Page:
He noted further that the next leg of the case which is that the result of the election in 20 polling units in Igbo-Eze North and Udenu Local Government Arears alleged to be wrongly computed in favour of the PDP and against the LP, the court should have analysed the figures entered in Forms EC8A and EC8B and calculations presented, rather than dismiss the testimony of Ward Collation Agents as not fit to testify on the polling unit result because the witness did not sign polling unit results.
“The decision of the Tribunal rejecting the evidence of the rest of the witnesses called to prove the miscalculation of results in the rest of the polling units and the document tendered through them is a violation of Section 60 of the Electoral Act and paragraph 50 of the INEC Regulation and Guideline for the conduct of election issued in 2022.
“The introduction of BVAS in our electoral system, section 137 of the Electoral Act 2022, came to cure the requirement of oral evidence in proof of infraction of the Electoral Act, such as over voting and the rest.
“Also, Order 3 Rule 3 (1) of the Civil Procedure Rules of the Federal High Court and Paragraph 4 (5) of the 1st Schedule to the Evidence Act are in all fours to serve the same purpose,” he stated.
Another legal practitioner Barrister Chukwudi Igwe said Section 137 of the Electoral Act provides, “It shall not be necessary for a party who alleges non-compliance with the provisions of this Act for the conduct of the elections to call oral evidence if originals or certified true copies manifestly discloses the non-compliance alleged”.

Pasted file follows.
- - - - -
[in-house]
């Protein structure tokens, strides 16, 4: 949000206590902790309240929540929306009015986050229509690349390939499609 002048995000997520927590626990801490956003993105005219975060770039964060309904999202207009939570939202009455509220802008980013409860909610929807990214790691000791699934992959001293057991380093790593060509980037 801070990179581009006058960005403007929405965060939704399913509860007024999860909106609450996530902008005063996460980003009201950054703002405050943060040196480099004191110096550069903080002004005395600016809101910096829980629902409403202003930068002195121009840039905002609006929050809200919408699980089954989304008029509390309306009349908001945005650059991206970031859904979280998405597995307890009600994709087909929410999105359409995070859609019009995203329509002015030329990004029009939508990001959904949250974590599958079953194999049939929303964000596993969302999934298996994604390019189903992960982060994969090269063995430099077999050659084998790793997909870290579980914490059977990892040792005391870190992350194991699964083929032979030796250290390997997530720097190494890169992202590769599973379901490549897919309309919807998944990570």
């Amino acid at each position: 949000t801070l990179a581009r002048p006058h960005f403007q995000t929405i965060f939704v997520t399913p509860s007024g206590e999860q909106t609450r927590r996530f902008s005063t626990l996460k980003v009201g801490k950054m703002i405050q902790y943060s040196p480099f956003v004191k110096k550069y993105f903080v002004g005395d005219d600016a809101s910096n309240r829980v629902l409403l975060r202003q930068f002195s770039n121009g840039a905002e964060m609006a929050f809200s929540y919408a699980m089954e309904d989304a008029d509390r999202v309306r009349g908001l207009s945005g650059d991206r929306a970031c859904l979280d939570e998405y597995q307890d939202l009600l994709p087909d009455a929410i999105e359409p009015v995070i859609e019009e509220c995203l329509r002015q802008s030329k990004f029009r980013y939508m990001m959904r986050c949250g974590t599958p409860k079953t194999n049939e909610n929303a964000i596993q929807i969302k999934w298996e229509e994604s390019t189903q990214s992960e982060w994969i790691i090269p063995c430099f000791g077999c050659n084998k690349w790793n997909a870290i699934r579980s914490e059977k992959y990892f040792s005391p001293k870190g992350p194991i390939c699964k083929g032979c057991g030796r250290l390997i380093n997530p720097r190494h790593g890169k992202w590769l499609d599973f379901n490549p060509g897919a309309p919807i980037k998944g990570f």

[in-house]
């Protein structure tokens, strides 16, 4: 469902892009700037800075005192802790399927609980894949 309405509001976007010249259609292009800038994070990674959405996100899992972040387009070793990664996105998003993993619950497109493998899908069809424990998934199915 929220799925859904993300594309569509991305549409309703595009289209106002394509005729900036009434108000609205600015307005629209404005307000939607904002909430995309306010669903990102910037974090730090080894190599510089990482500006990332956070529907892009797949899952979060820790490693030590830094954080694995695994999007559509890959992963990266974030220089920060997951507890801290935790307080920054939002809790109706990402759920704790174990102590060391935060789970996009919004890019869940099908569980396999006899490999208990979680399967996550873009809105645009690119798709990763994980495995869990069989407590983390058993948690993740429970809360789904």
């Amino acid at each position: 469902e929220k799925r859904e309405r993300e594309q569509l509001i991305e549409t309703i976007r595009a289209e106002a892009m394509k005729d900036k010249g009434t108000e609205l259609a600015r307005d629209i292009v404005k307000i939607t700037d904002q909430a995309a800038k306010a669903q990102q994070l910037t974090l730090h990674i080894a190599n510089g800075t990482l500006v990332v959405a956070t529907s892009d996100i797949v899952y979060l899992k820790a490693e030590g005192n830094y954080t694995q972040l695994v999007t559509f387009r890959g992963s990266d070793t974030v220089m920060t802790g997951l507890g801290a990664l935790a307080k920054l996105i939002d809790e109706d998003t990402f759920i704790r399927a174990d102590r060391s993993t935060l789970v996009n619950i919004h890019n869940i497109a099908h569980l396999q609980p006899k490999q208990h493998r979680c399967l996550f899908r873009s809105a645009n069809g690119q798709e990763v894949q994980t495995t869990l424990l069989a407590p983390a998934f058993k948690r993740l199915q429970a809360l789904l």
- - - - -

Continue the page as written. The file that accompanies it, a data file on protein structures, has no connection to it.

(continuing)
According to him, it is worthy of note that the Petitioners relied on the results and the CTC of the BVAS Reports of the affected polling units while proving over voting. “Going by the provision of the said section 137 of the Electoral Act, the Petitioners proved over voting by the instrumentality of the CTC of the result and the BVAS Report tendered at the Tribunal by competent witnesses who were eye witnesses to the non-compliance.
“There is no law in our legal jurisprudence that says that it is only accredited agents that are credible witnesses in an election. A voter or member of a political party present in a certain polling unit and competently testify and tender documents as to what he saw on ground.
“You don’t need to be appointed by INEC to act as an agent. Political parties are at liberty to remove or replace any agent at will even on the election day”, Igwe stated
In a similar development, a Civil Society Organization – Civil Liberties Organization (CLO), has called on Nigerians to fulfill their core patriotic duty by defending public institutions, particularly the National Youth Service Corps (NYSC).
CLO said that the call has become pertinent following the latest attempt by the ruling political class in Nigeria to undermine the independence and sanctity of public institutions due to their primitive and unpatriotic desires.
CLO National Treasurer, Comrade Halima Ibrahim, in a recent media briefing in Abuja, decried that some public office holders in the country, who occupy offices of public trust are involved in forgery of public documents, including educational results and NYSC discharge certificate.
CLO said it was more worried that some powerful individuals were challenging anyone, including the courts who dare to question their nefarious actions.
Comrade Ibrahim further regretted that in the last six months, the country has witnessed two festering cases which are yet to be resolved.